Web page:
p91 “To Marie-Louise von Franz,126 the image of the hermaphrodite illustrated the in-between, or 'stuck,' nature of a complex.”
126von Franz, Redemption Motifs in Fairy Tales, p. 27

p91 “Nevertheless, this is not the end. In fact, if the process should end here, the patient will very likely be left with an inflated sense of power of insight. [The coniunctio of the hermaphrodite] Inflation is a danger here.

Plate I-10 The Golden Head

p95 “One might say that the image of the hermaphrodite as a resolution of the problem of the opposites is contrived, facile, or too intellectual. So we see that as we move along from one plate to the next, there is an anticipation of a solution to the problem of the opposites, followed by a more integrated, embodied, and lived solution, only to be followed by destruction and then a new anticipation.[Death & rebirth]
Once again we must be reminded that fresh insight into the problem of the opposites involving an artificial union can easily be overvalued. There is always the danger of getting fixated upon the insight without the embodiment of the transformation. …The hermaphrodite, then, is an imperfect, or premature, image of the Self, but not a final image. …Hence the ruthless separatio of the present picture.
At this stage, separation involves a sacrifice. We are reminded of the theme of sacrifice and decapitation in the vision of Zosimos,…134
134See CW 13 §95, for parallels between this plate and the golden head and dismemberment in the visions of Zosimos. Jung suggested that, 'the golden head referred originally to the head of Osiris …' and that, 'The Greek alchemists styled themselves as “Children of the Golden Head”' (CW 12 §530).
The head is also the rational and logic of understanding. If you understand or contain the coniunctio, the symbol and if you rationalise or 'own' it, name it without experiencing it you will be inflated, you lose it, so cut off the head.

Also, cRef CW13 Visions of Zosimos regarding the dismemberment of the body :

Plate I-11 The Alchemist in the Bath

p98-99 “Vulcan, or Hephaistos the blacksmith, is the great shaman of Greek mythology. According to Homer, Hephaistos came to Her's aid when Zeus threatened her. Zeus hurled Hephaistos off of Mount Olympus, and he ws crippled by the fall. He had to fend for himself apart from the rest of the gods, but he learned how to transform base metals into valuable things, including beautiful jewelry. He stands for that ability to create order and beauty out of what would otherwise be chaos.”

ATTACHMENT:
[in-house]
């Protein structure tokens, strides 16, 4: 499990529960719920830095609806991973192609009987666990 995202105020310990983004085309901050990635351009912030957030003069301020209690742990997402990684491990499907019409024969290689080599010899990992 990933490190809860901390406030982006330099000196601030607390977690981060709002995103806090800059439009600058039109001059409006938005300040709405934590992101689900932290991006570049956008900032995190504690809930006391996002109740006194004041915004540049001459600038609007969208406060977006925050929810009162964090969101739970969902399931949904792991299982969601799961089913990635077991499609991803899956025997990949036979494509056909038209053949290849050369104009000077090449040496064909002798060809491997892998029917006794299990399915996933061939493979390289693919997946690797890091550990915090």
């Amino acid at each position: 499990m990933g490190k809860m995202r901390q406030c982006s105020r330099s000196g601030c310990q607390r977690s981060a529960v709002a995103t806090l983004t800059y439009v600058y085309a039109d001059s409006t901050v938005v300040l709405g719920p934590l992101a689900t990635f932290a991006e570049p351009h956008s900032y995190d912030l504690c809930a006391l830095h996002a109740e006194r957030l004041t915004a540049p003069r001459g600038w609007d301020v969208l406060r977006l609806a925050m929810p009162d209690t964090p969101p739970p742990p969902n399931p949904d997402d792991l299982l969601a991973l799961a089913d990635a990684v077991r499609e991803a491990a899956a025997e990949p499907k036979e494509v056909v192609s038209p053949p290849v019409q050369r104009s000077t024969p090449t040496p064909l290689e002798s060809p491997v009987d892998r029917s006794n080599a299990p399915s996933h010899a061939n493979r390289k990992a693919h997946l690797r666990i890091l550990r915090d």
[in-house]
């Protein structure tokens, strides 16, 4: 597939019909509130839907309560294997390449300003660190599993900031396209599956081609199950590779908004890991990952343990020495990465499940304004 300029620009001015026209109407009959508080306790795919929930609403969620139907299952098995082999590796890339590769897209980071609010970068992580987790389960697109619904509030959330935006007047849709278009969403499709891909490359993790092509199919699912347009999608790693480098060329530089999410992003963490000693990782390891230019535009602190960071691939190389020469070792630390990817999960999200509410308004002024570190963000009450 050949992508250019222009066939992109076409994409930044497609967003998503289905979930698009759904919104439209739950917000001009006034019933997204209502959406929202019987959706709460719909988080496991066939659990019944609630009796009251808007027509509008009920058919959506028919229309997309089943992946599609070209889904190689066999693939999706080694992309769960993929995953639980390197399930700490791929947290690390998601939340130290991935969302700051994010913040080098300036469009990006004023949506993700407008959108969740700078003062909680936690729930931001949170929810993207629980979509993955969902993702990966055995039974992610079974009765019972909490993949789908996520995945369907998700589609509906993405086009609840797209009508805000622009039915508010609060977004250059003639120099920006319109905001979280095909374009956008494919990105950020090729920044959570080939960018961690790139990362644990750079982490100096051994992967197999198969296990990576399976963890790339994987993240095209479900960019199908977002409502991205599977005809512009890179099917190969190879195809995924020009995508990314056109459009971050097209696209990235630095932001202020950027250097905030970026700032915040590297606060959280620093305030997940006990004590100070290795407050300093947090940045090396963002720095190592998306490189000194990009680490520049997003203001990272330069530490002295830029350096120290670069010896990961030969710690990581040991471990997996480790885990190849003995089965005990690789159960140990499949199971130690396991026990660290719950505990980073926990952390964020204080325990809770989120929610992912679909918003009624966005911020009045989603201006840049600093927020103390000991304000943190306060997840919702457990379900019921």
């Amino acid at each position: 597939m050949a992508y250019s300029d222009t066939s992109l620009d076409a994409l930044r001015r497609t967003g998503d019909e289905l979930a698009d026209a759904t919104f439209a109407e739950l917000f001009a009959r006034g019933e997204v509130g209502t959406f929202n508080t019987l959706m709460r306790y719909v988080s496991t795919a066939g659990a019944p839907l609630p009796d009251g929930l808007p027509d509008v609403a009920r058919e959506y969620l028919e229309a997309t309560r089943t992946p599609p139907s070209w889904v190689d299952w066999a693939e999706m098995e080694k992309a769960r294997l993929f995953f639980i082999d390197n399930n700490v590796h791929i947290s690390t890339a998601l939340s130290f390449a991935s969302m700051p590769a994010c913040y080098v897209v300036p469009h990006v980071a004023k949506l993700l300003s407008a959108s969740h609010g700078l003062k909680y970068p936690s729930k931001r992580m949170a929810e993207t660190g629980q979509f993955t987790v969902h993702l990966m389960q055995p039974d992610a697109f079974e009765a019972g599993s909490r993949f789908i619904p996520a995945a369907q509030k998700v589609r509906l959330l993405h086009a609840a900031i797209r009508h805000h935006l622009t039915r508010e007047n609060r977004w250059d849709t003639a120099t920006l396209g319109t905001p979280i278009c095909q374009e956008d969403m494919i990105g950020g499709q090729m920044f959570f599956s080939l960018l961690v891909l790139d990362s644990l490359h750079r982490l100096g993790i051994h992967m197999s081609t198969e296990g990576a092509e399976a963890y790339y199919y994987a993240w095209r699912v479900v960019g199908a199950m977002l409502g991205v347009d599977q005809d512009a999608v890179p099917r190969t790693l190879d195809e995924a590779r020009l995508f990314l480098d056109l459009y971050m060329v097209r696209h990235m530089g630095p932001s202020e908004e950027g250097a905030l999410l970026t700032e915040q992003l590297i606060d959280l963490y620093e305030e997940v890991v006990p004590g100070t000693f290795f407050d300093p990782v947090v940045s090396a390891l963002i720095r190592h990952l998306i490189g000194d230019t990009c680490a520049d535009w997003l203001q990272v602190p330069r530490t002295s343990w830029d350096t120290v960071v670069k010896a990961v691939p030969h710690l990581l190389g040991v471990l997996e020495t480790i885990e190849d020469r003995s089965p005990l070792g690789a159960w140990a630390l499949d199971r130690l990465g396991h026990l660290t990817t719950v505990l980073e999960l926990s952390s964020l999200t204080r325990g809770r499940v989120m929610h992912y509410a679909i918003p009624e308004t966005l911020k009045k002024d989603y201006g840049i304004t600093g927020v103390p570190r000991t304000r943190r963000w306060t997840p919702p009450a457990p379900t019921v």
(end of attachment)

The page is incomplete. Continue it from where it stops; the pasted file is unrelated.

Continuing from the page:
If these illustrations are at all chronological in their perspective, i.e. as with I-7, then I wonder if Jupiter & Mercury are the start, Hephaistos the next step or part of the journey to the Alchemist in the bath all contained in the Alembic in the foreground.

p100 The authors go on about the alchemist being in pain and suffering in the bath - he doesn't look like he's suffering. This seems a contrived statement to me to suit the Jungian prescript.

p100 “This alchemical symbol conveys that the work done on the chthonic, or earthly, level has released the white bird, which ascends - the reverse of the Christian dogma that spiritual enlightenment comes only from above through divine revelation, as symbolised by the white dove descending in Figure 27 [p99]. In alchemy, salvation comes not only from above: it comes also from below.”

p100 “Edinger speaks of the released bird as the white soul,139 the anima candida, and cites an alchemical text quoted by Jung in Psychology and Alchemy:

139Edinger, Anatomy of the Psyche, p. 121.

The Second Series

Introduction

p103 “In medieval astrology, each known planet had a 'ruler,' personified as a god or goddess, and in medieval alchemy, each of the seven planets was associated with a stage of the alchemical opus in the following order:
Saturn
Jupiter
Mars
Sol (Sun)
Venus
Mercury
Luna.
This order begins with what was believed to be the most distant planet from earth and progresses to the nearest.”

p103 “The scenes in the paintings draw upon medieval woodblock and miniature illustrations known as The Planets and their Children. The term 'children' referred to the people born under the astrological signs governed by the planet: the were believed to share traits and occupations consistent with the character of the ruling god.”

p106 “According to the Aurora Consurgens, the ripening of the philosopher's stone requires nine months, the same time as the gestation of a human fetus.”

p106 “The seven 'planets' of the astrologers of those times were in fact the five planets visible with the naked eye (Venus, Mercury, Mars, Saturn, and Jupiter), plus the Sun and Moon. Each of the five actual planets 'ruled' over two signs of the Zodiac - here depicted on the wheels of the chariots - whereas the Sun and the Moon each ruled over one sign. In this was, all twelve signs of the Zodiac are represented in the series.

Signs of the Zodiac

Dates Sign Planet ruler Element Humour Cross
22 Dec - 20 Jan Capricorn Saturn (passive) Earth phlegmatic cardinal
21 Jan - 19 Feb Aquarius Saturn (active) Air sanguine fixed
20 Feb - 20 Mar Pisces Jupiter (passive) Water melancholy mutable
21 Mar - 20 Apr Aries Mars (active) Fire choleric cardinal
21 Apr - 21 May Taurus Venus (passive) Earth phlegmatic fixed
22 May - 21 Jun Gemini Mercury (active) Air sanguine mutable
22 Jun - 22 Jul Cancer Moon Water melancholy cardinal
23 Jul - 23 Aug Leo Sun Fire choleric fixed
24 Aug - 23 Sep Virgo Mercury (passive) Earth phlegmatic mutable
24 Sep - 23 Oct Libra Venus (active) Air sanguine cardinal
24 Oct - 22 Nov Scorpio Mars (passive) Water melancholy fixed
23 Nov - 21 Dec Sagittarius Jupiter (active) Fire choleric mutable